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When forced to close Nina’s original factory in New York’s Greenwich Village, they moved to Long Island City, Queens, and later to Italy and Spain. “Spain became famous for kidskin, so we started doing a lot of dressy shoes. It was a total fluke and didn’t have anything to do with a business plan.”
Later, Silverstein was one of the first to manufacture in China at the suggestion of Chinese Laundry chief Bob Goldman. “Bob convinced me to give him a couple of samples, and he came back with a price. It was 75 percent cheaper than what we paid in Spain. So that’s how we got started there, and eventually I got involved with the factories. One thing led to another, and we had a very successful operation.”
Beyond his sourcing prowess, Silverstein was known for his animated sales presentations at FFANY, which packed crowds of buyers into the penthouse at the Hilton New York. “I enjoyed the show business [aspect],” Silverstein says. “I’ve always been a ham.”
But, he insists, his popularity at show time had to do more with the message than the presentation. “People didn’t come to listen to me because I entertained them, they came because they walked out smarter. They knew what to do. I gave them a reason to buy something.” (Silverstein was known to tell buyers, “If you don’t buy these shoes, you’re making the mistake of a lifetime!”)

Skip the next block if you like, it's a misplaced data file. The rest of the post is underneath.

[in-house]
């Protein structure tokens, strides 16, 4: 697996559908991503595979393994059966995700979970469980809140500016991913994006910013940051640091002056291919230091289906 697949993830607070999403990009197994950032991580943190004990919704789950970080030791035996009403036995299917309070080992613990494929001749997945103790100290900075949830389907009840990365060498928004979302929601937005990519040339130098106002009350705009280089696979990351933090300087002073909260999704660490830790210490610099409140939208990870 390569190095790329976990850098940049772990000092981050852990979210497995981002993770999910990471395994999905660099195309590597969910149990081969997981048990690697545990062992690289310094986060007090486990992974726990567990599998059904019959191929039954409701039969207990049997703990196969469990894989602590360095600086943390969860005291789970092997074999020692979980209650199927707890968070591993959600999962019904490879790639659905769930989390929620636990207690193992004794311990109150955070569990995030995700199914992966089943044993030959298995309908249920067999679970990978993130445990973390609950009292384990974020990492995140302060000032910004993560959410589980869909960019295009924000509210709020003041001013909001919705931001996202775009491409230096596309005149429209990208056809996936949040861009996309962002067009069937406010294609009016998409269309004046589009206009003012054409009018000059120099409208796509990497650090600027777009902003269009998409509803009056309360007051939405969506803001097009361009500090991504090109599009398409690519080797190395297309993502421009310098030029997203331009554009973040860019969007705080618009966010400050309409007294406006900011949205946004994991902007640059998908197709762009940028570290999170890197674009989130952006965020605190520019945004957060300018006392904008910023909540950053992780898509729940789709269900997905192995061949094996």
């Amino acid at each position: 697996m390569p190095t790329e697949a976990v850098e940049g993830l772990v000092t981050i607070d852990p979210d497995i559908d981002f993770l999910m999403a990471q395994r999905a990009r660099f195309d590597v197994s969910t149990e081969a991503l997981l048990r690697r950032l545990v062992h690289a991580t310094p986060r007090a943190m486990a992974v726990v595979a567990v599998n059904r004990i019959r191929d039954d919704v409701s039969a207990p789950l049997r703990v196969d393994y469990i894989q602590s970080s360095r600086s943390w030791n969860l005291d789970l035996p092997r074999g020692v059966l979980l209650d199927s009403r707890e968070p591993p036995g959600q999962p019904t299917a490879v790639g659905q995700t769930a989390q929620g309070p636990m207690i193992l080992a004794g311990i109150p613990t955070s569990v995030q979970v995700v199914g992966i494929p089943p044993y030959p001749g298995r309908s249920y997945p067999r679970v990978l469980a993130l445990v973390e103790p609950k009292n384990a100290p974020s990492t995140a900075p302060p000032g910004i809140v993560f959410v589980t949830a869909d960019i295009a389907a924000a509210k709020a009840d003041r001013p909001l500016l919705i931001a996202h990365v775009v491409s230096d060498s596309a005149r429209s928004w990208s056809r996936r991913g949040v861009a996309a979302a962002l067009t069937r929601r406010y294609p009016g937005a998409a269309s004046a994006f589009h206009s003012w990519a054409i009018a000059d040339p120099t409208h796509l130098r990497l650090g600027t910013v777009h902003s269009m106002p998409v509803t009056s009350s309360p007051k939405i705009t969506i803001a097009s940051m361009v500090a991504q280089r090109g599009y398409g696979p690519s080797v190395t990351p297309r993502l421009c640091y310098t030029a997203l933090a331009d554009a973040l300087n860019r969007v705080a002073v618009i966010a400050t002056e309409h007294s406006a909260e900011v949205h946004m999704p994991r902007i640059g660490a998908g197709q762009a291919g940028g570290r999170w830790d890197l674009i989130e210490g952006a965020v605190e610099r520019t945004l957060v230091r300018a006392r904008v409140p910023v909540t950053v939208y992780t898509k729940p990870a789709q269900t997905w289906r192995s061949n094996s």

Dick Jacobson, a former Nina EVP, remembered those heady days at the Hilton.
“Mike was a fabulous financial and merchandising man, and he’s very famous for shoe shows,” said Jacobson, who went on to start FFANY, where Silverstein was a board member for 10 years. “He was rather off-the-cuff and sometimes off-color.”
Scott Silverstein also saluted his father’s singular approach to sales.
“He created his own unique style within the industry — no one could ever, and perhaps should never try, to merchandise, present and sell shoes as he did,” said the younger Silverstein, who also noted that his father “showed us the importance of creativity and gave us the courage to go our own way on the path to success in the fashion business.”
Today, Scott heads up the company, while his brother Neil is a divisional president at the firm. Yet the elder Silverstein actually advised his children against following in his professional footsteps. “But they want to be like their father, and they are successful. I don’t have any problem with [their decisions],” he says.